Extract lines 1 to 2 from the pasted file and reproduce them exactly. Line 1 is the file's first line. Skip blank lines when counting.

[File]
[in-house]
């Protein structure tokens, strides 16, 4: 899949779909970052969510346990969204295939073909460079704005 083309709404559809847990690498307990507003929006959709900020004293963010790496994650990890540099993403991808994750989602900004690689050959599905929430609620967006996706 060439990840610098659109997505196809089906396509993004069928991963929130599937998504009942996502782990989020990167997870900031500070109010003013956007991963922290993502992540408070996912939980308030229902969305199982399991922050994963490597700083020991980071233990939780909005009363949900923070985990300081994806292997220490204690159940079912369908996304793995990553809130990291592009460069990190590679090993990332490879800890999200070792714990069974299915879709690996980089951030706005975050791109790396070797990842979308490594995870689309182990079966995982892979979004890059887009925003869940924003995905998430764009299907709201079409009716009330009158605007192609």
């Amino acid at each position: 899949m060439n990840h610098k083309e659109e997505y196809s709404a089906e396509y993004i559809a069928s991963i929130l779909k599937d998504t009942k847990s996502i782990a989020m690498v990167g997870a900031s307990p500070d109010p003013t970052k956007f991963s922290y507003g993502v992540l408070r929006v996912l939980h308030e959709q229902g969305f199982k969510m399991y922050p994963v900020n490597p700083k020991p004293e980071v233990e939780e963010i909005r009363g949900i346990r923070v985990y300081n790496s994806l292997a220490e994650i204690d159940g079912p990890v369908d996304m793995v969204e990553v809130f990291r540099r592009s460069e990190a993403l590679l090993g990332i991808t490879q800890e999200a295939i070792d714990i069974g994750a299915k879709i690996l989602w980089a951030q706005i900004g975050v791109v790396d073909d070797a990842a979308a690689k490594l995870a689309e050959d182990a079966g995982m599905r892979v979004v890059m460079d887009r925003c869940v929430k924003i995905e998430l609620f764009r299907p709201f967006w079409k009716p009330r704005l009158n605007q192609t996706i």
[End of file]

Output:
[in-house]
């Protein structure tokens, strides 16, 4: 899949779909970052969510346990969204295939073909460079704005 083309709404559809847990690498307990507003929006959709900020004293963010790496994650990890540099993403991808994750989602900004690689050959599905929430609620967006996706 060439990840610098659109997505196809089906396509993004069928991963929130599937998504009942996502782990989020990167997870900031500070109010003013956007991963922290993502992540408070996912939980308030229902969305199982399991922050994963490597700083020991980071233990939780909005009363949900923070985990300081994806292997220490204690159940079912369908996304793995990553809130990291592009460069990190590679090993990332490879800890999200070792714990069974299915879709690996980089951030706005975050791109790396070797990842979308490594995870689309182990079966995982892979979004890059887009925003869940924003995905998430764009299907709201079409009716009330009158605007192609």